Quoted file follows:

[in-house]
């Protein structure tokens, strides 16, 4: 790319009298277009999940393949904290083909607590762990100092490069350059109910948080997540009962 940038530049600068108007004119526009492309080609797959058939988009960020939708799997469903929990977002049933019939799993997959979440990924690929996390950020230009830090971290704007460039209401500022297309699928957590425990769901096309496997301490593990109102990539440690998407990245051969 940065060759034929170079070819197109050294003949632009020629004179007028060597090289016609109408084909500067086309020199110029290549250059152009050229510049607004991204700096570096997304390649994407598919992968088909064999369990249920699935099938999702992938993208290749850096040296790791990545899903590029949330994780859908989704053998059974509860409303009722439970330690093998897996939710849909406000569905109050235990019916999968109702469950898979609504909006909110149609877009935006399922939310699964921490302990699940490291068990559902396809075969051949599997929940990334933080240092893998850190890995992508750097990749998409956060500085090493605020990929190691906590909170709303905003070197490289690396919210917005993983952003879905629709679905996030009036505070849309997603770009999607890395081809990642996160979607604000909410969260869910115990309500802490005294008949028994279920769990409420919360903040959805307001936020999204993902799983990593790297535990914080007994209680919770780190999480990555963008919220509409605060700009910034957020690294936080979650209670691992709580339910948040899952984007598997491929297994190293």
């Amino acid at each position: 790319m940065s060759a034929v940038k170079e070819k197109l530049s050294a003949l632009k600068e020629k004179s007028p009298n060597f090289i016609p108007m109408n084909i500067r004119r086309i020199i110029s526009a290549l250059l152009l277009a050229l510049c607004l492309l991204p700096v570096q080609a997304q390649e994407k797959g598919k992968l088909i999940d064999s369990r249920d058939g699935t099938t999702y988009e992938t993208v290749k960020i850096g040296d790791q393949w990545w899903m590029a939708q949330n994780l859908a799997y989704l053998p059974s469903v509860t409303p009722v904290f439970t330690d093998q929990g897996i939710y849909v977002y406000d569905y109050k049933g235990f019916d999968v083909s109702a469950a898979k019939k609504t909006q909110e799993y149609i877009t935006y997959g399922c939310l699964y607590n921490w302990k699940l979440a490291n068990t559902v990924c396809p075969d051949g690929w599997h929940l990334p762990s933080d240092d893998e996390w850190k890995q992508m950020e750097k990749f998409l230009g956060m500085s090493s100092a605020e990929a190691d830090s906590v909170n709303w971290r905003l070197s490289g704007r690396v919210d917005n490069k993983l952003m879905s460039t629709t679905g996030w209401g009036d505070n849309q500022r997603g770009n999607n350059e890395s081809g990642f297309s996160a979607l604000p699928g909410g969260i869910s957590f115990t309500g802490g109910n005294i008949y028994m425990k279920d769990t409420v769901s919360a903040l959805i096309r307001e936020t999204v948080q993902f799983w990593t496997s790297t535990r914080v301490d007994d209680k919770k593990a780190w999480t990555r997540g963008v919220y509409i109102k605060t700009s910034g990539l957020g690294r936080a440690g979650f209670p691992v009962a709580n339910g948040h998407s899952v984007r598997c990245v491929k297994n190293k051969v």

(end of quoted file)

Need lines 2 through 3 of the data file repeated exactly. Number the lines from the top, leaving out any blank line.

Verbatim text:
């Protein structure tokens, strides 16, 4: 790319009298277009999940393949904290083909607590762990100092490069350059109910948080997540009962 940038530049600068108007004119526009492309080609797959058939988009960020939708799997469903929990977002049933019939799993997959979440990924690929996390950020230009830090971290704007460039209401500022297309699928957590425990769901096309496997301490593990109102990539440690998407990245051969 940065060759034929170079070819197109050294003949632009020629004179007028060597090289016609109408084909500067086309020199110029290549250059152009050229510049607004991204700096570096997304390649994407598919992968088909064999369990249920699935099938999702992938993208290749850096040296790791990545899903590029949330994780859908989704053998059974509860409303009722439970330690093998897996939710849909406000569905109050235990019916999968109702469950898979609504909006909110149609877009935006399922939310699964921490302990699940490291068990559902396809075969051949599997929940990334933080240092893998850190890995992508750097990749998409956060500085090493605020990929190691906590909170709303905003070197490289690396919210917005993983952003879905629709679905996030009036505070849309997603770009999607890395081809990642996160979607604000909410969260869910115990309500802490005294008949028994279920769990409420919360903040959805307001936020999204993902799983990593790297535990914080007994209680919770780190999480990555963008919220509409605060700009910034957020690294936080979650209670691992709580339910948040899952984007598997491929297994190293």
């Amino acid at each position: 790319m940065s060759a034929v940038k170079e070819k197109l530049s050294a003949l632009k600068e020629k004179s007028p009298n060597f090289i016609p108007m109408n084909i500067r004119r086309i020199i110029s526009a290549l250059l152009l277009a050229l510049c607004l492309l991204p700096v570096q080609a997304q390649e994407k797959g598919k992968l088909i999940d064999s369990r249920d058939g699935t099938t999702y988009e992938t993208v290749k960020i850096g040296d790791q393949w990545w899903m590029a939708q949330n994780l859908a799997y989704l053998p059974s469903v509860t409303p009722v904290f439970t330690d093998q929990g897996i939710y849909v977002y406000d569905y109050k049933g235990f019916d999968v083909s109702a469950a898979k019939k609504t909006q909110e799993y149609i877009t935006y997959g399922c939310l699964y607590n921490w302990k699940l979440a490291n068990t559902v990924c396809p075969d051949g690929w599997h929940l990334p762990s933080d240092d893998e996390w850190k890995q992508m950020e750097k990749f998409l230009g956060m500085s090493s100092a605020e990929a190691d830090s906590v909170n709303w971290r905003l070197s490289g704007r690396v919210d917005n490069k993983l952003m879905s460039t629709t679905g996030w209401g009036d505070n849309q500022r997603g770009n999607n350059e890395s081809g990642f297309s996160a979607l604000p699928g909410g969260i869910s957590f115990t309500g802490g109910n005294i008949y028994m425990k279920d769990t409420v769901s919360a903040l959805i096309r307001e936020t999204v948080q993902f799983w990593t496997s790297t535990r914080v301490d007994d209680k919770k593990a780190w999480t990555r997540g963008v919220y509409i109102k605060t700009s910034g990539l957020g690294r936080a440690g979650f209670p691992v009962a709580n339910g948040h998407s899952v984007r598997c990245v491929k297994n190293k051969v």